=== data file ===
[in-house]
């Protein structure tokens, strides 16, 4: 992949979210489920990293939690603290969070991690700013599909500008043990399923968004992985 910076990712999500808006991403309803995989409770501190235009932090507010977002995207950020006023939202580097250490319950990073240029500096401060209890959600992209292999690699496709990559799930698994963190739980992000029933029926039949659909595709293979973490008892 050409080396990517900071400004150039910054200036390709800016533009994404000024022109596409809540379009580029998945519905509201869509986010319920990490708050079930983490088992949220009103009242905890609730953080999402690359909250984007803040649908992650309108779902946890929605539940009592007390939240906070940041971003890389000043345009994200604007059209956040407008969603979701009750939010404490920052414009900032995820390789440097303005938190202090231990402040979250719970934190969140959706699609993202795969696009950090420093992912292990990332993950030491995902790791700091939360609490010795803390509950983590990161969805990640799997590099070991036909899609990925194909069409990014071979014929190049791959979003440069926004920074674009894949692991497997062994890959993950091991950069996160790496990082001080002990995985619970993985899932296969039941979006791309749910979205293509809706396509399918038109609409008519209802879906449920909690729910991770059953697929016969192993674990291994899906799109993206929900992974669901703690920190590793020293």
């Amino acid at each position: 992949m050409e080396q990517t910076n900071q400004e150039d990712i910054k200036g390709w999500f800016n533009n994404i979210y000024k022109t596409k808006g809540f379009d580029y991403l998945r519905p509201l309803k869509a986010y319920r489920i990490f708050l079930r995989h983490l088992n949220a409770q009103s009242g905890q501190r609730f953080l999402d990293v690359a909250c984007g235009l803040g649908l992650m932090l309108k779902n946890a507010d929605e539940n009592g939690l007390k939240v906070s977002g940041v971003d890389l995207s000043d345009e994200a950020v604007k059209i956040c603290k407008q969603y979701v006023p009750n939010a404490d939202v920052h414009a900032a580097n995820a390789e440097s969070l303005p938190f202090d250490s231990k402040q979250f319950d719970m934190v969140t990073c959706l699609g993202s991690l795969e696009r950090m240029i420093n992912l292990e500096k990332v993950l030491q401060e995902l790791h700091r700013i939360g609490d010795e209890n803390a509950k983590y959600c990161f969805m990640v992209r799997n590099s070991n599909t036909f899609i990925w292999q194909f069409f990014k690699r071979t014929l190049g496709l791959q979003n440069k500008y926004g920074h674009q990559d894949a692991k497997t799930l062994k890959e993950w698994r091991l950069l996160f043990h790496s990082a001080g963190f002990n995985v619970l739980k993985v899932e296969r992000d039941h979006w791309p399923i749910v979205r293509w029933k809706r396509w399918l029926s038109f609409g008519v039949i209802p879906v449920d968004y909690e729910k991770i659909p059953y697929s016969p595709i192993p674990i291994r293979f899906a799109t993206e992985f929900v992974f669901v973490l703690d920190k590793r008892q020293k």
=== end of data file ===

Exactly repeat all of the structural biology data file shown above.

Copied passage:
[in-house]
């Protein structure tokens, strides 16, 4: 992949979210489920990293939690603290969070991690700013599909500008043990399923968004992985 910076990712999500808006991403309803995989409770501190235009932090507010977002995207950020006023939202580097250490319950990073240029500096401060209890959600992209292999690699496709990559799930698994963190739980992000029933029926039949659909595709293979973490008892 050409080396990517900071400004150039910054200036390709800016533009994404000024022109596409809540379009580029998945519905509201869509986010319920990490708050079930983490088992949220009103009242905890609730953080999402690359909250984007803040649908992650309108779902946890929605539940009592007390939240906070940041971003890389000043345009994200604007059209956040407008969603979701009750939010404490920052414009900032995820390789440097303005938190202090231990402040979250719970934190969140959706699609993202795969696009950090420093992912292990990332993950030491995902790791700091939360609490010795803390509950983590990161969805990640799997590099070991036909899609990925194909069409990014071979014929190049791959979003440069926004920074674009894949692991497997062994890959993950091991950069996160790496990082001080002990995985619970993985899932296969039941979006791309749910979205293509809706396509399918038109609409008519209802879906449920909690729910991770059953697929016969192993674990291994899906799109993206929900992974669901703690920190590793020293």
């Amino acid at each position: 992949m050409e080396q990517t910076n900071q400004e150039d990712i910054k200036g390709w999500f800016n533009n994404i979210y000024k022109t596409k808006g809540f379009d580029y991403l998945r519905p509201l309803k869509a986010y319920r489920i990490f708050l079930r995989h983490l088992n949220a409770q009103s009242g905890q501190r609730f953080l999402d990293v690359a909250c984007g235009l803040g649908l992650m932090l309108k779902n946890a507010d929605e539940n009592g939690l007390k939240v906070s977002g940041v971003d890389l995207s000043d345009e994200a950020v604007k059209i956040c603290k407008q969603y979701v006023p009750n939010a404490d939202v920052h414009a900032a580097n995820a390789e440097s969070l303005p938190f202090d250490s231990k402040q979250f319950d719970m934190v969140t990073c959706l699609g993202s991690l795969e696009r950090m240029i420093n992912l292990e500096k990332v993950l030491q401060e995902l790791h700091r700013i939360g609490d010795e209890n803390a509950k983590y959600c990161f969805m990640v992209r799997n590099s070991n599909t036909f899609i990925w292999q194909f069409f990014k690699r071979t014929l190049g496709l791959q979003n440069k500008y926004g920074h674009q990559d894949a692991k497997t799930l062994k890959e993950w698994r091991l950069l996160f043990h790496s990082a001080g963190f002990n995985v619970l739980k993985v899932e296969r992000d039941h979006w791309p399923i749910v979205r293509w029933k809706r396509w399918l029926s038109f609409g008519v039949i209802p879906v449920d968004y909690e729910k991770i659909p059953y697929s016969p595709i192993p674990i291994r293979f899906a799109t993206e992985f929900v992974f669901v973490l703690d920190k590793r008892q020293k």